By 2006, it pretty much goes without saying that Less Than Jake have seasoned-veteran status within the third wave of ska-punk revivalists. Over the years, they've done it smarter and catchier than most, which is presumably why they've succeeded in staying so relevant in a here today, gone tomorrow music scene. In with the Out Crowd
comes as their proper follow-up to 2003's Anthem
(B Is for B-Sides
just consisted of extra songs that didn't make Anthem
's final cut), and though it's not the strongest album they've ever released, it's still another enjoyable release to add to their notable back catalog. "Soundtrack of My Life" and "A Still Life Franchise" kick things off on the right foot, the latter scampering to light ska upbeats before culminating in an exuberant dose of brass-lined pop-punk. Sonically, the record is more of the same ska-punk-pop blend fans have come to expect with singalong choruses, bouncing guitars, and rhythms that bump and drive. Lyrically, however, while Less Than Jake have always delved into sentiments about both looking ahead and looking back, In with the Out Crowd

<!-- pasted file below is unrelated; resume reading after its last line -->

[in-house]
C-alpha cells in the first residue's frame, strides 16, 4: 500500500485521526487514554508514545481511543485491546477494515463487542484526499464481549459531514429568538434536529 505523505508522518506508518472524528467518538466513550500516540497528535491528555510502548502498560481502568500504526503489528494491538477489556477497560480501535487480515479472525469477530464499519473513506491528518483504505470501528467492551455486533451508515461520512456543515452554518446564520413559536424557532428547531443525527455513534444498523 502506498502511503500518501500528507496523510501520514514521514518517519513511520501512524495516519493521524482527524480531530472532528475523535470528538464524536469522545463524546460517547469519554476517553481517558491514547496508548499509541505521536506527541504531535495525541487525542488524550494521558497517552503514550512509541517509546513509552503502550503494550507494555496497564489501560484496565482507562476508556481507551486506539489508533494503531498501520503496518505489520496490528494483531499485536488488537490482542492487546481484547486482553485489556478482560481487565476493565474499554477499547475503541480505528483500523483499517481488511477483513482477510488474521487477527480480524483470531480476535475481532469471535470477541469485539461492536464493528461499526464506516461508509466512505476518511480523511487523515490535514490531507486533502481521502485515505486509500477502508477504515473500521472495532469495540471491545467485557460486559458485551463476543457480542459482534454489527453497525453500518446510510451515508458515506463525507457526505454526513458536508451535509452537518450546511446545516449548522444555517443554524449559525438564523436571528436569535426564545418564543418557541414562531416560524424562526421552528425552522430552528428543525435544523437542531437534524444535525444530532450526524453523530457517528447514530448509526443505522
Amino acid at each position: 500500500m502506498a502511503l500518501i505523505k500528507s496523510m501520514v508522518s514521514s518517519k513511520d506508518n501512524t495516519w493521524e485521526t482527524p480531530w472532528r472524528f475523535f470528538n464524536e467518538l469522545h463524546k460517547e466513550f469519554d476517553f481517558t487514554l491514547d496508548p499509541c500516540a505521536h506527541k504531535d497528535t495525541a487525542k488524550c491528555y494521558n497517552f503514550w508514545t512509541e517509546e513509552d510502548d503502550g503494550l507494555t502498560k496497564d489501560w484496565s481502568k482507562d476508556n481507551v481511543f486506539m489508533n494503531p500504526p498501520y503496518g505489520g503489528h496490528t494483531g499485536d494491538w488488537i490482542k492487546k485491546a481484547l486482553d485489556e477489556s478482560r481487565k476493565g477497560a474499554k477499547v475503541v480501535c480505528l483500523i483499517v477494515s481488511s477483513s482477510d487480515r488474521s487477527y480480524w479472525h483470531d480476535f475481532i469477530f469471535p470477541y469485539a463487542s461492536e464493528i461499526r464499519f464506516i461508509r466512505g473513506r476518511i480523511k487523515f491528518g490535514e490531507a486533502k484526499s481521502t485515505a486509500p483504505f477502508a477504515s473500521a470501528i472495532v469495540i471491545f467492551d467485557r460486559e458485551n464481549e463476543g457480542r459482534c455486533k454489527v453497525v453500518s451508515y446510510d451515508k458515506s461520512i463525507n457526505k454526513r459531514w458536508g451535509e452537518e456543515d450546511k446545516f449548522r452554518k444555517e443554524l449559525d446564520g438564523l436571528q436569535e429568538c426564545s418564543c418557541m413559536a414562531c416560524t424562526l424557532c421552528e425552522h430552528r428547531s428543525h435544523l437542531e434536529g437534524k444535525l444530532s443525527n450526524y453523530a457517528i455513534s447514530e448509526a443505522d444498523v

finds the band generally taking a much more sober and introspective stance. Anthem
offered advice to listeners via the band's own weathered experiences; this album is devoted more to the guys reflecting on personal doubts, regrets, and sentiments drawn from life and being in a band together for almost 15 years. Things never get overly serious or somber, as the music remains upbeat and catchy throughout. "The Rest of My Life" brings in some synths for a smooth dose of regret-fueled self-examination, "Mostly Memories" utilizes playful horns, and "Let Her Go" is about the closest LTJ have come in the 2000s to their early material. Though the mall punk of "Overrated (Everything Is)" -- which sounds like a better version of Anthem
's "She's Gonna Break Soon" -- could be done without, the record proves to be another satisfying listen from a band that consistently delivers.